How to become a freelance language tutor
The great thing about freelance tutoring is that you can fill your day with as much as you like and you’re still free to pursue other projects, or even a full time job or study!
Here are our 10 steps to getting started on the road to becoming a super freelance language teacher.
If you’re eager to get into the nitty-gritty of each step head over to the UK Language Project’s ultimate guide to starting your career as a freelance language teacher
1. Choose the language you’d like to teach
Play to your strengths. Maybe it’s your native language, maybe it’s TEFL (Teaching English as a Foreign Language). Maybe it’s more than one. Being at C1 (advanced level) or above is usually a pre-requisite here.
2. Start planning
Choose how you’re going to deliver lessons. Online vs offline, or a mix. You might already know the route you want to go but having a clear idea will help you plan your materials and equipment later. What types of students would you like to teach? You may know teaching kids is your thing. Or perhaps company executives is more interesting. Again, get a clear plan in your mind. You can always change and tweak as you go.
3. Start teaching for free / exchanging languages to gain valuable experience
Try asking friends or relatives if you can teach them for free. For language exchanges, the uni can really help here. Get involved with language exchange programmes. You can meet other people and get the chance to learn / teach a language. It really is a win/win.
4. Get qualified (optional)
For teaching English as a foreign language it’s really important to have at least the Cambridge CELTA teaching qualification. For other languages you’d be surprised but a bachelor’s degree is really all you need. Along with at least C1 (Advanced) level of the language.
5. Get organised
Decide how much to charge, your cancellation policy and how to accept payments. It’s important to charge as much as you can. Perform a search to see how much other tutors are charging. Important note: value yourself. Never undercharge. You’re offering a professional service and already have years of learning behind you. Charging what you’re worth is the 1st step to success.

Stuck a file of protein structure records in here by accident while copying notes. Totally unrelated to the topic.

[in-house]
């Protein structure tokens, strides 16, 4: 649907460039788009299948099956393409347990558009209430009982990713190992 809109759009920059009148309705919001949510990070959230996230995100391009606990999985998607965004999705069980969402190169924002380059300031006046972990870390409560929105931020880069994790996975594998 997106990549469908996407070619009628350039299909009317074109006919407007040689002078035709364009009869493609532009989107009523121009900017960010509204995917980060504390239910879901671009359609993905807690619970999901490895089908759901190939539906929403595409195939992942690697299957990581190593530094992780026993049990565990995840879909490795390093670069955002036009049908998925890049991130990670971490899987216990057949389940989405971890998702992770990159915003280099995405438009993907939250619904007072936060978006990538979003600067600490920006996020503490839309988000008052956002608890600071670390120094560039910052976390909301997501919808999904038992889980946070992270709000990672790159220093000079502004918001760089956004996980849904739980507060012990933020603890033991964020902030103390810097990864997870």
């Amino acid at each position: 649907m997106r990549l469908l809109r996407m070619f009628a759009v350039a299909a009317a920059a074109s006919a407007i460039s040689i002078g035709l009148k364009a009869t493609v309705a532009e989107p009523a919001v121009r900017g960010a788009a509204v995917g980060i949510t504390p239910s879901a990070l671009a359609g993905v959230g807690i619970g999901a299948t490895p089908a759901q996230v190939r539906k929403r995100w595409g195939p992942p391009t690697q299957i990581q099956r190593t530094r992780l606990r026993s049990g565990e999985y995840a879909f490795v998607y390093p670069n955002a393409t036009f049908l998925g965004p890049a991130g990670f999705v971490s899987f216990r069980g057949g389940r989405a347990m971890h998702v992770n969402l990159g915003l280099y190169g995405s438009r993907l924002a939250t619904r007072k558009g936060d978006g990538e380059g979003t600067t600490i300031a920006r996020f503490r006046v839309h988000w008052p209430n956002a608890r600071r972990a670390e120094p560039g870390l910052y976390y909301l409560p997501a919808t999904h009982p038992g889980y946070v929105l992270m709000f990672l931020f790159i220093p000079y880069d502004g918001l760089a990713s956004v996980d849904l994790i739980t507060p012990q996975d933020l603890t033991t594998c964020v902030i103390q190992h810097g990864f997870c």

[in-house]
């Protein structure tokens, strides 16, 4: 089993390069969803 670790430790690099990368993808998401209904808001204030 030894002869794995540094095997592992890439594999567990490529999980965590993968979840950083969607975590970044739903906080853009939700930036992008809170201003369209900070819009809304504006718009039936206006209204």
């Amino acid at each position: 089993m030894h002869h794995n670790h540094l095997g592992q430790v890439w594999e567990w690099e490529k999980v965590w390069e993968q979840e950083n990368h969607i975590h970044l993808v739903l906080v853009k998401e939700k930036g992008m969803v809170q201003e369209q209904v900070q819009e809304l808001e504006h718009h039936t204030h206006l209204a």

If you decided earlier to teach online it’s well worth investing in a quality camera for your computer/laptop. A quality microphone is also worth it. You need to stand out as a quality teacher. This is a really easy way to do that.
6. Sign up to tutoring marketplaces
There are lots of tutoring marketplaces out there. A quick Google search for your language + tutor + your area and you’ll find a list of sites to sign up to. For example ‘Spanish tutor Warwick.’ See what comes up!
There are lots more details about this such as creating your profile, dos and don’ts of creating your profile and a lot more in the ultimate guide so we’d suggest having a look there to make sure you get it right. This is probably the most important step, If you can succeed at this step you will be well on your way.
7. Teach, teach, teach
BLOG Tefl TeachYou need experience but you need to work to get the experience. But as you’re new no one will hire you. It’s difficult. But if you’ve followed the guide up to now you’ll be in a great position to start welcoming your 1st students. Once you have them, hold onto them for as long as you can.
8. Ask for reviews
You’ll look less new if you have great reviews. 10 is the optimum. Nobody really looks past the top 5 reviews. Which is good for you. Get to at least 5, or 10 for bonus points!
9. Rinse and repeat
The secret to success in anything is to just keep going. Building on what you’ve learned. Adding more students to your portfolio. It won’t happen overnight. But with patience and persistence you’ll get there.
10. Widen your net
After a year or so you’ll have a good idea about whether private tutoring is for you. If so, reaching out to institutions/agencies who hire freelance teachers/trainers is a great way to supplement your own students. Agencies will take a cut of your earnings but their courses are often long-term and they generally pay quickly, dealing with pretty much all the admin of the courses.
So there you have it. A brief guide on getting started as a language teacher. Best of luck with your career planning!
This post was written by Ed O’Neill, Operations Director at the UK Language Project via Wawick